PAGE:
The safeguarding of children is everyone's responsibility.
As commissioners we strive to ensure that all services, we commission have good safeguarding arrangements in place to safeguard and promote the welfare of children living in our communities.
We aim to be an inclusive organisation firmly placing families at the heart of commissioning and delivery of services. We work in partnership with children, young people, parents / carers and colleagues in other agencies making sure that every child matters.
The NHS Cheshire and Merseyside statutory safeguarding duties are outlined in national and local guidance and reflected in the organisation's safeguarding documents.
As commissioners we:
- Ensure that the organisations we commission services from provide a robust system that safeguards children at risk of abuse or neglect.
- Ensure robust processes are in place to learn from cases where children die or are seriously harmed and / or abuse or neglect is suspected.
- Work in partnership with the local authorities to fulfil its duties to promote the health and wellbeing of children in care as their corporate parent.
- Meet our statutory requirement, alongside our Local Authority Partners to share responsibility for and be active members of the Child Death Overview Panels.
- Share an equal and joint responsibility with the police and the local authorities to be active members of the Local Safeguarding Children Partnerships. The Partnerships have a duty to make arrangements to work together, and with other partners locally, to safeguard and promote the welfare of all children in their area.
"Children may be vulnerable to neglect and abuse or exploitation from within their family and from individuals they come across in their day-to-day lives. These threats can take a variety of different forms, including: sexual, physical and emotional abuse; neglect; domestic abuse, including controlling or coercive behaviour; exploitation by criminal gangs and organised crime groups; trafficking; online abuse; sexual exploitation and the influences of extremism leading to radicalisation. Whatever the form of abuse or neglect, practitioners should put the needs of children first when determining what action to take." (Working Together to Safeguarding Children, 2018)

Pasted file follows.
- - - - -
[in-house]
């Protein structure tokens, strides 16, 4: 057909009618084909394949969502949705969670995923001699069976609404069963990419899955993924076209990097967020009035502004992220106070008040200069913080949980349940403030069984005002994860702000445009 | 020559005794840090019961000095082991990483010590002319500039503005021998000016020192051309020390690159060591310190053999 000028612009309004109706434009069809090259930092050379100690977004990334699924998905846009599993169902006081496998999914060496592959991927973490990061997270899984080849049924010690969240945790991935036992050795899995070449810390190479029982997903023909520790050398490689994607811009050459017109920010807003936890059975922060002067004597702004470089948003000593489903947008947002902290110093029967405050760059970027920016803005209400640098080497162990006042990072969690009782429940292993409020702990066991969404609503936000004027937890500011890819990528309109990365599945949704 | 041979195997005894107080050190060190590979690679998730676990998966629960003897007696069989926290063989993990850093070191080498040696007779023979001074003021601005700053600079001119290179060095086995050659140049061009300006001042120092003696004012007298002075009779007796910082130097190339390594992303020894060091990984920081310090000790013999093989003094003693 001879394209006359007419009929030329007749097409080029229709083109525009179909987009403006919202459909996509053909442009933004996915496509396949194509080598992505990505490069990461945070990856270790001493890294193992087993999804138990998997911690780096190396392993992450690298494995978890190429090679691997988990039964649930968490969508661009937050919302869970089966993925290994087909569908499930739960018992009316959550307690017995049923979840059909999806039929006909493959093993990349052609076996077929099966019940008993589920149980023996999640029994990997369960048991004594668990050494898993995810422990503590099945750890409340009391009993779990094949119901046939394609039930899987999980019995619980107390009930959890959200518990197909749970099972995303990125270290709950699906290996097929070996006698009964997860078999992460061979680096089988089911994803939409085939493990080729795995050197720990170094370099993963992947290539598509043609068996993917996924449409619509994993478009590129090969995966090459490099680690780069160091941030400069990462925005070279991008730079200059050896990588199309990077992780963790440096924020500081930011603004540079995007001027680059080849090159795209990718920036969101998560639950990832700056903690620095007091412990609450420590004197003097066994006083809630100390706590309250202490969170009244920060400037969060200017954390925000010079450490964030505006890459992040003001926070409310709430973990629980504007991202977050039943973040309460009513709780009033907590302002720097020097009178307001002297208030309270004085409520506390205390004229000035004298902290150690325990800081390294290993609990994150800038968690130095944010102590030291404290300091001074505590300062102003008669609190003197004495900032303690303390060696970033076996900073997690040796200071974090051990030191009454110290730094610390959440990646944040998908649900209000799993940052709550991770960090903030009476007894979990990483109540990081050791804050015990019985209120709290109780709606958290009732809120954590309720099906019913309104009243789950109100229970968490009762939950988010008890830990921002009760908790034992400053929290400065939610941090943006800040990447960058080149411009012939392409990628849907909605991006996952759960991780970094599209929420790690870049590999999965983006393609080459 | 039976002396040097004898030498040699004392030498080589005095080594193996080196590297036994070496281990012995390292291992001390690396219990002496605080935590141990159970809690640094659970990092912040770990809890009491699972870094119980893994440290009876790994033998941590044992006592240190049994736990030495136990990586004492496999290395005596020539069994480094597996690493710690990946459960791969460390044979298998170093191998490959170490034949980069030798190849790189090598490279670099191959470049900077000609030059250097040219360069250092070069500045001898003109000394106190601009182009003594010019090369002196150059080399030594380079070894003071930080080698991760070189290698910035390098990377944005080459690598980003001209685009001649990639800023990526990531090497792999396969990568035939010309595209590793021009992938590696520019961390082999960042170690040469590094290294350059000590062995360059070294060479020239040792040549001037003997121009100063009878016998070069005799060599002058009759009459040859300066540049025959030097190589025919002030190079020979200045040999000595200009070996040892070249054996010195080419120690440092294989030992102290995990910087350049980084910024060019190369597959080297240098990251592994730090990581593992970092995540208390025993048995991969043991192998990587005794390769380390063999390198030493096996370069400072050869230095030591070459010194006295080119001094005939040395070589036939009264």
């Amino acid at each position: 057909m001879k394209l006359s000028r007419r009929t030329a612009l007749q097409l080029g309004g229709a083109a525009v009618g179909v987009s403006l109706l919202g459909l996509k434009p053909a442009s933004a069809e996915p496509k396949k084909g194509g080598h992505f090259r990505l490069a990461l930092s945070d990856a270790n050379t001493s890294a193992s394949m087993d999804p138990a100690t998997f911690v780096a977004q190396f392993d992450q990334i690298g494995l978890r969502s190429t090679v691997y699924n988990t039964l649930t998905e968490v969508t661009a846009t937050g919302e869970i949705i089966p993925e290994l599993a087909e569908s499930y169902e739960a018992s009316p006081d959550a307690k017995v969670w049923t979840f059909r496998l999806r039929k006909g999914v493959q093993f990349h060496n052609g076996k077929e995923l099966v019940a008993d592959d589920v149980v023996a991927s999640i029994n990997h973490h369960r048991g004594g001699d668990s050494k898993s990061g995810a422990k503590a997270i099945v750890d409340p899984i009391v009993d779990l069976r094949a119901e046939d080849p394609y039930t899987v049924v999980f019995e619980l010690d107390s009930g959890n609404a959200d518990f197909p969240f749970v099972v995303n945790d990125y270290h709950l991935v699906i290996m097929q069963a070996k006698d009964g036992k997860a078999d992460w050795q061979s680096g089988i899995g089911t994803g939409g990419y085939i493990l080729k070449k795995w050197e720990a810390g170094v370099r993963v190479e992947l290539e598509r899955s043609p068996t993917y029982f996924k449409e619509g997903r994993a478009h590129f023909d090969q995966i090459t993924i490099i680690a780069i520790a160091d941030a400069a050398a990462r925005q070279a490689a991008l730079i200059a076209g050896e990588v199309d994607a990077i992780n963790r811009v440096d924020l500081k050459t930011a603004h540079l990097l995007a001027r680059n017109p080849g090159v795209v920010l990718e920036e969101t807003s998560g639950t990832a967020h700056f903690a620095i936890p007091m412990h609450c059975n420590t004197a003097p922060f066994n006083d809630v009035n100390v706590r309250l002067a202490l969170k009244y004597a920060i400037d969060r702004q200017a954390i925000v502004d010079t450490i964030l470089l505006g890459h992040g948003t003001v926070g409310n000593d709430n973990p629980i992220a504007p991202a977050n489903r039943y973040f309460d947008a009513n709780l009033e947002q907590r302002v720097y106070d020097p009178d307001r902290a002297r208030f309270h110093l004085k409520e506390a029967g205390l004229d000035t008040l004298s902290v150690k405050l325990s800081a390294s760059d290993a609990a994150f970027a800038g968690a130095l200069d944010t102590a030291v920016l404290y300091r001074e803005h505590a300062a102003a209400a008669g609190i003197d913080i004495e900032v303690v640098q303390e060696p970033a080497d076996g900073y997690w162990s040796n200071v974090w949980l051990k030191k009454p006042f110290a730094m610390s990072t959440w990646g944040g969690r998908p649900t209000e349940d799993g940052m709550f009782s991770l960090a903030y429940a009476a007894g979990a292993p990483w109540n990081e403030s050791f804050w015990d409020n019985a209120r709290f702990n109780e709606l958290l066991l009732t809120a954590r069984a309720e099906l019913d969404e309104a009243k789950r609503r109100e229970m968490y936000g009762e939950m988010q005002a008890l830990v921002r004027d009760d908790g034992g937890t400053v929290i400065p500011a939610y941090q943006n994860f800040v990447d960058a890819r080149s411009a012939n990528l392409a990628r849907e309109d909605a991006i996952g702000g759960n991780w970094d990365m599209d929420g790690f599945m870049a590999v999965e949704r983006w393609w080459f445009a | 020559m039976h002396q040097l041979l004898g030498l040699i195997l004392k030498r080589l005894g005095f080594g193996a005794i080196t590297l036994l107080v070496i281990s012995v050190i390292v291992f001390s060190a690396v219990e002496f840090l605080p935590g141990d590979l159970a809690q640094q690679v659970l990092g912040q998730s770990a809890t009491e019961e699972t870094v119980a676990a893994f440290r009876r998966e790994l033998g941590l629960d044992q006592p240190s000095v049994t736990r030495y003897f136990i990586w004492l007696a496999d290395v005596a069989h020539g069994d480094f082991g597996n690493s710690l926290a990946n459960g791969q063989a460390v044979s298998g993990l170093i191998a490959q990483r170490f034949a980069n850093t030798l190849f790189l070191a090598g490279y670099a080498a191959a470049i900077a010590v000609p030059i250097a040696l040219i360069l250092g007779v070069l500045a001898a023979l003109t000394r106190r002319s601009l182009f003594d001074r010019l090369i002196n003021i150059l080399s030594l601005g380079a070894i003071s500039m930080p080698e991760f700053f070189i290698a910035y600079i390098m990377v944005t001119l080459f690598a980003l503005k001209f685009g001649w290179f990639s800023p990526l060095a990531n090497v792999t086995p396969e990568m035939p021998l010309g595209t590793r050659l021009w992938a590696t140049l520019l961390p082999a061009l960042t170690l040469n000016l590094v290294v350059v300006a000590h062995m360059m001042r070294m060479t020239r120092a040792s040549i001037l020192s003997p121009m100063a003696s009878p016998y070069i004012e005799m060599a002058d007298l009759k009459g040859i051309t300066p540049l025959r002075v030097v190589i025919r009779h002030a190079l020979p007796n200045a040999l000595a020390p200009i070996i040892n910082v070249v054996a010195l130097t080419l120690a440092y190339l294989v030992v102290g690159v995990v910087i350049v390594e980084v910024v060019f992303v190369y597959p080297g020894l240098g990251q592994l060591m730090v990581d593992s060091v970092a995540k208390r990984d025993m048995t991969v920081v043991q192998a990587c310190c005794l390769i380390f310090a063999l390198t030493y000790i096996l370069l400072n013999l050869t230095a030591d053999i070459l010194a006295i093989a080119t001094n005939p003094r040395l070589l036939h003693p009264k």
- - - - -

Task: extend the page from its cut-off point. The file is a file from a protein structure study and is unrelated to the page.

See the child. Change the system.
May involve hitting, shaking, throwing, poisoning, burning or scalding, drowning, suffocating, or otherwise causing physical harm to a child. Physical harm may also be caused when a parent or carer fabricates the symptoms of, or deliberately induces, illness in a child.
The persistent emotional maltreatment of a child such as to cause severe and persistent adverse effects on the child’s emotional development. It may involve conveying to children that they are worthless or unloved, inadequate, or valued only in-so-far as they meet the needs of another person.
It may include not giving the child opportunities to express their views, deliberately silencing them or ‘making fun’ of what they say or how they communicate. It may feature age or developmentally inappropriate expectations being imposed on children. These may include interactions that are beyond the child’s developmental capability, as well as overprotection and limitation of exploration and learning, or preventing the child participating in normal social interaction.
It may involve seeing or hearing the ill-treatment of another. It may involve serious bullying (including cyber bullying), causing children frequently to feel frightened or in danger, or the exploitation or corruption of children. Some level of emotional abuse is involved in all types of maltreatment of a child, though it may occur alone.
Involves forcing or enticing a child or young person to take part in sexual activities, not necessarily involving a high level of violence, whether or not the child is aware of what is happening. The activities may involve physical contact, including assault by penetration (for example, rape or oral sex) or non-penetrative acts such as masturbation, kissing, rubbing and touching outside of clothing.
It may also include non-contact activities, such as involving children in looking at, or in the production of, sexual images, watching sexual activities, encouraging children to behave in sexually inappropriate ways, or grooming a child in preparation for abuse (including via the internet).
Sexual abuse is not solely perpetrated by adult males. Women can also commit acts of sexual abuse, as can other children.
Neglect is the persistent failure to meet a child’s basic physical and/or psychological needs, likely to result in the serious impairment of the child’s health or development.
Neglect may occur during pregnancy as a result of maternal substance abuse. Once a child is born, neglect may involve a parent or carer failing to:
- provide adequate food, clothing and shelter (including exclusion from home or abandonment);
- protect a child from physical and emotional harm or danger;
- ensure adequate supervision (including the use of inadequate care-givers); or
- ensure access to appropriate medical care
It may also include neglect of, or unresponsiveness to, a child’s basic emotional needs.
Children and young people
In some circumstances Safeguarding Children Partnerships are responsible for initiating a Child Safeguarding Practice Review
The death of any child is a tragedy. It is vital that all child deaths are carefully reviewed.
Looked after children